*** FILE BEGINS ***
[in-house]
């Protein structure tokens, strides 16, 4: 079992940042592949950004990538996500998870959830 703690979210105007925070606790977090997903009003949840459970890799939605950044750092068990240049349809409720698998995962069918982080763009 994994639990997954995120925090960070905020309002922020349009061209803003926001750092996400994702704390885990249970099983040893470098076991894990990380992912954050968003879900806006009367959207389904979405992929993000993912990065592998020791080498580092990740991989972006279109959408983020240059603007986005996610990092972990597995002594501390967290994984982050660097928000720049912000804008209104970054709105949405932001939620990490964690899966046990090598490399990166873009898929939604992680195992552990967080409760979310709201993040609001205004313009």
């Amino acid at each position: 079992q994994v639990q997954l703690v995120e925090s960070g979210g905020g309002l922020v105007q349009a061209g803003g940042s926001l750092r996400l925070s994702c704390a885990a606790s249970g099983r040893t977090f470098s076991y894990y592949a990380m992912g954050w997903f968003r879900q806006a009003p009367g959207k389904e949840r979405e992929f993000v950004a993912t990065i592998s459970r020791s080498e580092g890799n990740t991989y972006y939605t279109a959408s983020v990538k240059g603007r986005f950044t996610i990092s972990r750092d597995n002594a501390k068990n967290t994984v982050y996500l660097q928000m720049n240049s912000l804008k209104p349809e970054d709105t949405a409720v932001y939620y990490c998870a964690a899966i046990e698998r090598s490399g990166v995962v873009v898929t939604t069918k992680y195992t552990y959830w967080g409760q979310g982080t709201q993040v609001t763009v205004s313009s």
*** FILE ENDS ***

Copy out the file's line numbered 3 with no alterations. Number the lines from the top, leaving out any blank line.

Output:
């Amino acid at each position: 079992q994994v639990q997954l703690v995120e925090s960070g979210g905020g309002l922020v105007q349009a061209g803003g940042s926001l750092r996400l925070s994702c704390a885990a606790s249970g099983r040893t977090f470098s076991y894990y592949a990380m992912g954050w997903f968003r879900q806006a009003p009367g959207k389904e949840r979405e992929f993000v950004a993912t990065i592998s459970r020791s080498e580092g890799n990740t991989y972006y939605t279109a959408s983020v990538k240059g603007r986005f950044t996610i990092s972990r750092d597995n002594a501390k068990n967290t994984v982050y996500l660097q928000m720049n240049s912000l804008k209104p349809e970054d709105t949405a409720v932001y939620y990490c998870a964690a899966i046990e698998r090598s490399g990166v995962v873009v898929t939604t069918k992680y195992t552990y959830w967080g409760q979310g982080t709201q993040v609001t763009v205004s313009s």